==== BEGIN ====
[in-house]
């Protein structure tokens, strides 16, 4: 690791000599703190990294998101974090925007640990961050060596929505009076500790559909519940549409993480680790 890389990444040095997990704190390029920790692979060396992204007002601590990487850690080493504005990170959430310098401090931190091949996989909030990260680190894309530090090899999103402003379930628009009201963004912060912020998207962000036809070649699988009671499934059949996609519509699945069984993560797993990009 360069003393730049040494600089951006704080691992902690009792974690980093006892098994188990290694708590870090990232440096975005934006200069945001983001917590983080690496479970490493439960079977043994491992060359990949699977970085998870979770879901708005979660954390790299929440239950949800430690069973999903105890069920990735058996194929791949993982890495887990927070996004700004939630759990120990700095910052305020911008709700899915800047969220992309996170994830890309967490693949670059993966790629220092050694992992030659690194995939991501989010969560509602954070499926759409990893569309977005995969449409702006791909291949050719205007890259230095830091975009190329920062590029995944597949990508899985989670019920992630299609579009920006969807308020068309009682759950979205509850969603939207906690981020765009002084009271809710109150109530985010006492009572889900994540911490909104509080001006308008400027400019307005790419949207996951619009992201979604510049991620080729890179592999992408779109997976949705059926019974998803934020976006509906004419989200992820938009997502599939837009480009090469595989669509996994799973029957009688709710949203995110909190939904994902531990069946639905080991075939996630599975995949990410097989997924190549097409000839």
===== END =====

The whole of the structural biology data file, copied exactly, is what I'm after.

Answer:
[in-house]
């Protein structure tokens, strides 16, 4: 690791000599703190990294998101974090925007640990961050060596929505009076500790559909519940549409993480680790 890389990444040095997990704190390029920790692979060396992204007002601590990487850690080493504005990170959430310098401090931190091949996989909030990260680190894309530090090899999103402003379930628009009201963004912060912020998207962000036809070649699988009671499934059949996609519509699945069984993560797993990009 360069003393730049040494600089951006704080691992902690009792974690980093006892098994188990290694708590870090990232440096975005934006200069945001983001917590983080690496479970490493439960079977043994491992060359990949699977970085998870979770879901708005979660954390790299929440239950949800430690069973999903105890069920990735058996194929791949993982890495887990927070996004700004939630759990120990700095910052305020911008709700899915800047969220992309996170994830890309967490693949670059993966790629220092050694992992030659690194995939991501989010969560509602954070499926759409990893569309977005995969449409702006791909291949050719205007890259230095830091975009190329920062590029995944597949990508899985989670019920992630299609579009920006969807308020068309009682759950979205509850969603939207906690981020765009002084009271809710109150109530985010006492009572889900994540911490909104509080001006308008400027400019307005790419949207996951619009992201979604510049991620080729890179592999992408779109997976949705059926019974998803934020976006509906004419989200992820938009997502599939837009480009090469595989669509996994799973029957009688709710949203995110909190939904994902531990069946639905080991075939996630599975995949990410097989997924190549097409000839």